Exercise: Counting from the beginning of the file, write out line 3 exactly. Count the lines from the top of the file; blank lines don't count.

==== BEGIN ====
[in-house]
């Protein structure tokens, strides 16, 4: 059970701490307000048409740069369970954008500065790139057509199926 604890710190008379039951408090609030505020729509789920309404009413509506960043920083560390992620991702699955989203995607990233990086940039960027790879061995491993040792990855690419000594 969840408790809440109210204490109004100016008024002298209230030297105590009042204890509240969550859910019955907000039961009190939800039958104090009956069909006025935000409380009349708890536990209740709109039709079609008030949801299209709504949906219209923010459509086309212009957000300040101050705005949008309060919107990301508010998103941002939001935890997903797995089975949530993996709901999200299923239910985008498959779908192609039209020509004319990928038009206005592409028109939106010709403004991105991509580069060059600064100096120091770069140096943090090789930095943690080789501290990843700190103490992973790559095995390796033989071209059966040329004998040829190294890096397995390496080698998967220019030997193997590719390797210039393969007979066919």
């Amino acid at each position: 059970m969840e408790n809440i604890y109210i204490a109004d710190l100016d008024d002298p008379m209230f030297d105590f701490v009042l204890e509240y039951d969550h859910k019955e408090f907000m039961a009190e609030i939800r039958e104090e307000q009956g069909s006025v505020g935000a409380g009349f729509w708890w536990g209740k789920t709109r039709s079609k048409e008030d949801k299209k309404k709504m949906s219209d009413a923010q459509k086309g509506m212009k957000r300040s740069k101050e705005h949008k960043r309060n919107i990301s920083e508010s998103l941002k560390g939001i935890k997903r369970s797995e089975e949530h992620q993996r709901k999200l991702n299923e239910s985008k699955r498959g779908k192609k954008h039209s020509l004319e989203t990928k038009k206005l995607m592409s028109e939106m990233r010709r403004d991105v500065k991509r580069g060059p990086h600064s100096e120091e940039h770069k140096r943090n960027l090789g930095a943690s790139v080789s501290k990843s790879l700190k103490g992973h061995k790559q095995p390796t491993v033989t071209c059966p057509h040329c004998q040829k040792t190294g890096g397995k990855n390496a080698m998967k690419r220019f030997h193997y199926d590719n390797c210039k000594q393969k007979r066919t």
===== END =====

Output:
């Amino acid at each position: 059970m969840e408790n809440i604890y109210i204490a109004d710190l100016d008024d002298p008379m209230f030297d105590f701490v009042l204890e509240y039951d969550h859910k019955e408090f907000m039961a009190e609030i939800r039958e104090e307000q009956g069909s006025v505020g935000a409380g009349f729509w708890w536990g209740k789920t709109r039709s079609k048409e008030d949801k299209k309404k709504m949906s219209d009413a923010q459509k086309g509506m212009k957000r300040s740069k101050e705005h949008k960043r309060n919107i990301s920083e508010s998103l941002k560390g939001i935890k997903r369970s797995e089975e949530h992620q993996r709901k999200l991702n299923e239910s985008k699955r498959g779908k192609k954008h039209s020509l004319e989203t990928k038009k206005l995607m592409s028109e939106m990233r010709r403004d991105v500065k991509r580069g060059p990086h600064s100096e120091e940039h770069k140096r943090n960027l090789g930095a943690s790139v080789s501290k990843s790879l700190k103490g992973h061995k790559q095995p390796t491993v033989t071209c059966p057509h040329c004998q040829k040792t190294g890096g397995k990855n390496a080698m998967k690419r220019f030997h193997y199926d590719n390797c210039k000594q393969k007979r066919t």